Formerly a Dutch colony, Suriname became independent in
1975. Systematic mapping of the colony began after World
War II, following the acquisition of air photo cover of the
area north of the 4° parallel flown by KLM Aerocarto in
1947. The present topographic mapping authority is the
Centraal Bureau Luchtkartering (CBL), Paramaribo,
established in 1948.
From 1949, the first topographic sheets were published at
the scale of 1:40,000. These covered only the northern half
of the country, and were based on controlled photo-mosaics
constructed from the KLM photography, which was also at
this scale. Initially these mainly monochrome maps were on
a stereographic projection, Bessel ellipsoid. A 1:100,000
scale series was also initiated and this was extended to the
south of the country following acquisition of aerial photography
of this area in the late 1950s. This series was printed
in monochrome for the north and in three colors for the
area south of the 4° parallel. A series of derived 1:200,000
scale maps was published between 1960 and 1966.
In the 1960s, it was decided to undertake a new primary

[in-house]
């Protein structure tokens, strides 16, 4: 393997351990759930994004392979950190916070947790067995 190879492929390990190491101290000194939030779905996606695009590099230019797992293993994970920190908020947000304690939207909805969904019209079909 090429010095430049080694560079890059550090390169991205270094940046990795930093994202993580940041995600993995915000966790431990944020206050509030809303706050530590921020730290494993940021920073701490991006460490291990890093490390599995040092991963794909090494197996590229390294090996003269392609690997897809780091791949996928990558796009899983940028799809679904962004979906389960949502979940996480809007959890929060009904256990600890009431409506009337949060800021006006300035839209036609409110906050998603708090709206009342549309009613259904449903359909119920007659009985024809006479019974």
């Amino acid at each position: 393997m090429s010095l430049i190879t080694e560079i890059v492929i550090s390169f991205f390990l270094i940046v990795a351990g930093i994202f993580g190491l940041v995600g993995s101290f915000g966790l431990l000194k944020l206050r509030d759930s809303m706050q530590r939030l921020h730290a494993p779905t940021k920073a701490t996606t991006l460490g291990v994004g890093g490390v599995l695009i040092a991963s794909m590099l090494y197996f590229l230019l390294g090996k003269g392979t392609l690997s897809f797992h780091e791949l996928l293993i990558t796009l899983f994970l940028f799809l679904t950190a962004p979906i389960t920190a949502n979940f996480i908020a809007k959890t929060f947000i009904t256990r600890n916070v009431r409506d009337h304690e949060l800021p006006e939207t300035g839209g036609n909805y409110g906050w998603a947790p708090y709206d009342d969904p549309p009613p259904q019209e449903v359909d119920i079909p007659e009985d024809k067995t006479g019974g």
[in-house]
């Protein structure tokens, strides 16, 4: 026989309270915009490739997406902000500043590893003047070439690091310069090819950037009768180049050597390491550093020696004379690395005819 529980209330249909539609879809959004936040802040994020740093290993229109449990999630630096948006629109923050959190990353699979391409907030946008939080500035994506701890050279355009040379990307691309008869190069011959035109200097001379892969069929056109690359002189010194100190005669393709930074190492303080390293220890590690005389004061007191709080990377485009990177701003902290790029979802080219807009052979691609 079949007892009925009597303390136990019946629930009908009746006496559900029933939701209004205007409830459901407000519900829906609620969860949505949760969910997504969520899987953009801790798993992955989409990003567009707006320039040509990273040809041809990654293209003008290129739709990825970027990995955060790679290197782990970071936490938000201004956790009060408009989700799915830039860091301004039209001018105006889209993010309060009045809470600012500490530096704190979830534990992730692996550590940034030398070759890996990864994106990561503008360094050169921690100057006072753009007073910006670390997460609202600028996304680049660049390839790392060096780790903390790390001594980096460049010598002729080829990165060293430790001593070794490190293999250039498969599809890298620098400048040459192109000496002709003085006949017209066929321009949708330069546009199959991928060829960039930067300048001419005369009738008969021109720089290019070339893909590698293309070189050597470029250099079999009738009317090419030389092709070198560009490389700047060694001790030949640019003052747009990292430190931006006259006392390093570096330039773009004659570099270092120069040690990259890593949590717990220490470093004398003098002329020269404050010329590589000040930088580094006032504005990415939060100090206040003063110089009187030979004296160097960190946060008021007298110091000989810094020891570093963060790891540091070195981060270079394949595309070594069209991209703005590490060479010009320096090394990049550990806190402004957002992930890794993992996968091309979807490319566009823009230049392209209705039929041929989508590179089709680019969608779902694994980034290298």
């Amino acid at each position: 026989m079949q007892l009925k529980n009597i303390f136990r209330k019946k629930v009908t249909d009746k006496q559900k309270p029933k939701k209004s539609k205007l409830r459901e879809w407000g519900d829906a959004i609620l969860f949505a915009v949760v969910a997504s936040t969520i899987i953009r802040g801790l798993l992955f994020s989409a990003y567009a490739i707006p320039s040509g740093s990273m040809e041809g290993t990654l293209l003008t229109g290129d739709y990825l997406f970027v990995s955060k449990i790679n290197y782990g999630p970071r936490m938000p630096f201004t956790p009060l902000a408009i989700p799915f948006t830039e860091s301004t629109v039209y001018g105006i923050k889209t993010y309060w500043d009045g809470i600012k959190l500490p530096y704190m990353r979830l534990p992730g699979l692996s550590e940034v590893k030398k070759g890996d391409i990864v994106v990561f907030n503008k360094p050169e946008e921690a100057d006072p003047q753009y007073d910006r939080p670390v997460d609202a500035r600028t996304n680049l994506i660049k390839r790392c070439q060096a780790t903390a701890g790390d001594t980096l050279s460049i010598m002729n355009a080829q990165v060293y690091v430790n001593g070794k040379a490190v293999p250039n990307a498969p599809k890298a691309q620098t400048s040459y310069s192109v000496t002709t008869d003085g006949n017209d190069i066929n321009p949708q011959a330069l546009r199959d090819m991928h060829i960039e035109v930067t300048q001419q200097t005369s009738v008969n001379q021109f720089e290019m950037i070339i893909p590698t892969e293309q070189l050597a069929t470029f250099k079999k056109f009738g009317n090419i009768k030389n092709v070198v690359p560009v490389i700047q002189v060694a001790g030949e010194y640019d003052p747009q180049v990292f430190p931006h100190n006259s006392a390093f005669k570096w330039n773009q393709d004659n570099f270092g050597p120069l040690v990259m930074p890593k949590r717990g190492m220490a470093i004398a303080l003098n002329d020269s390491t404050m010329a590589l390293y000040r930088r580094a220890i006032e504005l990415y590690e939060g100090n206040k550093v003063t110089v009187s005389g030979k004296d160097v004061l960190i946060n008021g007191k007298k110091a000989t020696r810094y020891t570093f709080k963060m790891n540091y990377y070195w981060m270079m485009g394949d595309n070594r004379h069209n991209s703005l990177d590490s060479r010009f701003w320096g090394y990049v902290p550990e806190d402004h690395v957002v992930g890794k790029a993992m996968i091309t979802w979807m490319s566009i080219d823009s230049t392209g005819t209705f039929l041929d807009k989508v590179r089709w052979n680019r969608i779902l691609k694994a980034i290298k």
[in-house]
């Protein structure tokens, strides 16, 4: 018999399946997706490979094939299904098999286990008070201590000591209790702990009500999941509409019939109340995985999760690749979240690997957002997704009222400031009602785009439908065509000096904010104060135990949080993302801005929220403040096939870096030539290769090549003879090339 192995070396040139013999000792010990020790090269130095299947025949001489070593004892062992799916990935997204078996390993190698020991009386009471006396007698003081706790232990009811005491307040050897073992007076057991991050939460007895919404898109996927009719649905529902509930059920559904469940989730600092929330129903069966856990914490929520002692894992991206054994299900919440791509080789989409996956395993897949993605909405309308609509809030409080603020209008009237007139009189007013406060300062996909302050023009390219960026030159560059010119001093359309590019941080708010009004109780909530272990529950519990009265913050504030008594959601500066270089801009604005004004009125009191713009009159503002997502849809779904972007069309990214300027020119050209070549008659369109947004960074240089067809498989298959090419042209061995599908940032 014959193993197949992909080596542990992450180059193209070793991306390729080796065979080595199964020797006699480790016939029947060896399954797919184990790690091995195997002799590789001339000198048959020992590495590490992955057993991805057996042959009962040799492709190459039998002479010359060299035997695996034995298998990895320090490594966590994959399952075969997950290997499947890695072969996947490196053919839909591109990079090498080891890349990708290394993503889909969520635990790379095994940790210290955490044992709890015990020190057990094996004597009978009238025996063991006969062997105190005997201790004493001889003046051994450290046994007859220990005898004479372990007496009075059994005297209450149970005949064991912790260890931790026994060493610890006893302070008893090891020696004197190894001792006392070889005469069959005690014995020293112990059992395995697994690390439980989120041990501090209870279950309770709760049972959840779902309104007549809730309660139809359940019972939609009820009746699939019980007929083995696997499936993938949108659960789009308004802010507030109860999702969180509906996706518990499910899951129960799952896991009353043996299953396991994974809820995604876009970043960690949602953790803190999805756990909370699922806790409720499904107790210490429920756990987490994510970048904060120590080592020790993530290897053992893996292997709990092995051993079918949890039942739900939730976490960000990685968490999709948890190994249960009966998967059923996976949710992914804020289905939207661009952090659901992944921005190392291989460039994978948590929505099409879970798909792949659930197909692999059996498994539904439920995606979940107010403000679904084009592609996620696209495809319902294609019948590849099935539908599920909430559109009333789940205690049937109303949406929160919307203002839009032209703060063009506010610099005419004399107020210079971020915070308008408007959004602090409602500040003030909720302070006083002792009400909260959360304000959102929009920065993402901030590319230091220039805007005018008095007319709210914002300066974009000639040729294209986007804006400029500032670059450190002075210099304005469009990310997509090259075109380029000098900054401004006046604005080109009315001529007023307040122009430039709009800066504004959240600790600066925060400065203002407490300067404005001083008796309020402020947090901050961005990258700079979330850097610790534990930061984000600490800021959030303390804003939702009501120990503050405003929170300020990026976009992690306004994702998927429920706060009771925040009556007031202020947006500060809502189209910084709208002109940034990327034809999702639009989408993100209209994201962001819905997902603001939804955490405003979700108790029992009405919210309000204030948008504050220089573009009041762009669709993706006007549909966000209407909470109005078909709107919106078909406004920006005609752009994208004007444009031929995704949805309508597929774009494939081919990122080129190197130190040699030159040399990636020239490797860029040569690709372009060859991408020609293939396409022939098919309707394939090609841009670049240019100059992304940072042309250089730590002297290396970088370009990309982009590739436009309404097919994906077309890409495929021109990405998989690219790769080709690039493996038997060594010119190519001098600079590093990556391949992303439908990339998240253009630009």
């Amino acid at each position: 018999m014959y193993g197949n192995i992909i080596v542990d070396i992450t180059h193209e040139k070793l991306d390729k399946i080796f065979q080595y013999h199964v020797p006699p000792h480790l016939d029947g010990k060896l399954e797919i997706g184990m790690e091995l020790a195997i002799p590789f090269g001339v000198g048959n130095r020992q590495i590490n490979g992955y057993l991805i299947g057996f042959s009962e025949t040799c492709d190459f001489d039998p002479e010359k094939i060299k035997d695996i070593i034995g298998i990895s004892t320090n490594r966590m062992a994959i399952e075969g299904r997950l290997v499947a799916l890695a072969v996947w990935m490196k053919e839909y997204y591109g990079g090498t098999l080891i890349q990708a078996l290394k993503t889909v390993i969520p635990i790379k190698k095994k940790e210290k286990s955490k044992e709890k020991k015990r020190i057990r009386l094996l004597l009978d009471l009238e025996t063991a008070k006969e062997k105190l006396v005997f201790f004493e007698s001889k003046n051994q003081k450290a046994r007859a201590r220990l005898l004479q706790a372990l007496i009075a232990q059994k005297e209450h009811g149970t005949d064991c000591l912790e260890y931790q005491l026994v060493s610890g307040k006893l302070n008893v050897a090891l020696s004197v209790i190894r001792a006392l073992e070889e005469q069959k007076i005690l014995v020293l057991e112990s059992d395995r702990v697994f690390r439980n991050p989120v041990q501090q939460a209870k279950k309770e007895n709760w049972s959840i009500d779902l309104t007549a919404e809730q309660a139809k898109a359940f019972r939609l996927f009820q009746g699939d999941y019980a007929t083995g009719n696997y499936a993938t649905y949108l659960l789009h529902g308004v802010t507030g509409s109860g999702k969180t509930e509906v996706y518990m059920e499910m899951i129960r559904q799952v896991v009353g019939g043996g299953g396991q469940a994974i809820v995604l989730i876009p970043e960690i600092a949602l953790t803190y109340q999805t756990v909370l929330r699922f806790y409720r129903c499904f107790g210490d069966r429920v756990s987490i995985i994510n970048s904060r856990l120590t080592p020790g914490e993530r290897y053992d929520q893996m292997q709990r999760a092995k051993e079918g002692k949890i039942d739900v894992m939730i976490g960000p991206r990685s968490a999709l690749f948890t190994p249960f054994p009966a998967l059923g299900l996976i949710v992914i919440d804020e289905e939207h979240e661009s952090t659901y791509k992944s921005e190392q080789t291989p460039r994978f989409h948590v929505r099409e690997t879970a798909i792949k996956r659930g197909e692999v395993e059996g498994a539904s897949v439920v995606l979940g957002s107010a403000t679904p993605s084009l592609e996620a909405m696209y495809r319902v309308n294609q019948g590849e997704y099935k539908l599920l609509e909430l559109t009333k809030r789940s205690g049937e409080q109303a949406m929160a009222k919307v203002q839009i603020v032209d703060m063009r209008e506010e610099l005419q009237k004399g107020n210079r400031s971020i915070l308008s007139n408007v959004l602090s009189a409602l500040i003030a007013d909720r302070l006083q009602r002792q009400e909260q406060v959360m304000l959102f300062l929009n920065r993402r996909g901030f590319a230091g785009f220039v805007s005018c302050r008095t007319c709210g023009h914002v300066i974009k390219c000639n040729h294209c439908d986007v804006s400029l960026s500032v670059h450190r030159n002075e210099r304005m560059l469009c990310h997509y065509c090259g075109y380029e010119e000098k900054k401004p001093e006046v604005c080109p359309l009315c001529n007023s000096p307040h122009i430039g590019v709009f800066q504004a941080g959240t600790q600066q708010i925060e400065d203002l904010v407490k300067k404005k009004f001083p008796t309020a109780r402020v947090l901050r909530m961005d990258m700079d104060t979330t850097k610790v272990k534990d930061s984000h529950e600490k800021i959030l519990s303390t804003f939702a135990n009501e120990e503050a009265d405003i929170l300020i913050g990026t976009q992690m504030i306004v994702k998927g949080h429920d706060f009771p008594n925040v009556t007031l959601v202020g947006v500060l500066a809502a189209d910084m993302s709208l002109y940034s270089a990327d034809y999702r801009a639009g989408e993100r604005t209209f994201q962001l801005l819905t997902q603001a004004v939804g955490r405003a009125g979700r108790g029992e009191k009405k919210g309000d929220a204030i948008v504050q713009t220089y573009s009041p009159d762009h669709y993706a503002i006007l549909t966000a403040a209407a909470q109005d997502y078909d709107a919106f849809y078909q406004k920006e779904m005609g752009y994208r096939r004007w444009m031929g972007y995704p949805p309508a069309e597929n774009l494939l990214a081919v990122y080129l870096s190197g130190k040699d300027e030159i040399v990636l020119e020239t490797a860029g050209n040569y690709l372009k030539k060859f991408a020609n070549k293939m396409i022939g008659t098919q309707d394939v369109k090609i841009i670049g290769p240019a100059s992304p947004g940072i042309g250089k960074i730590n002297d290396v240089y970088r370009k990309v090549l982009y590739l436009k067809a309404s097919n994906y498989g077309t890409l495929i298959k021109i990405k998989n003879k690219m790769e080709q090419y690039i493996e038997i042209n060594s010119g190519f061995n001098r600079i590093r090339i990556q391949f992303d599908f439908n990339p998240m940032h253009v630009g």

triangulation network and re-mapping program. The
1:40,000 scale series was, therefore, terminated. The new triangulation
and levelling were completed over the period
1968-78. New photography was also flown at scales of
1:30,000 in the flatter areas and 1:55,000 in the mountains
and a new series of 1:50,000 scale maps was issued, beginning
in 1978. They cover over half of the country, mainly
in the north, and are on a modified Transverse Mercator
projection, International (Hayford) ellipsoid.
Soviet military topographic mapping exists at the following scales: 1:1,000,000 (4 sheets, complete coverage, published 1966-1984) and
1:500,000 (8 sheets, complete coverage, published 1967-1987). These products are available in print, digital raster and digital vector GIS formats
from East View Geospatial,
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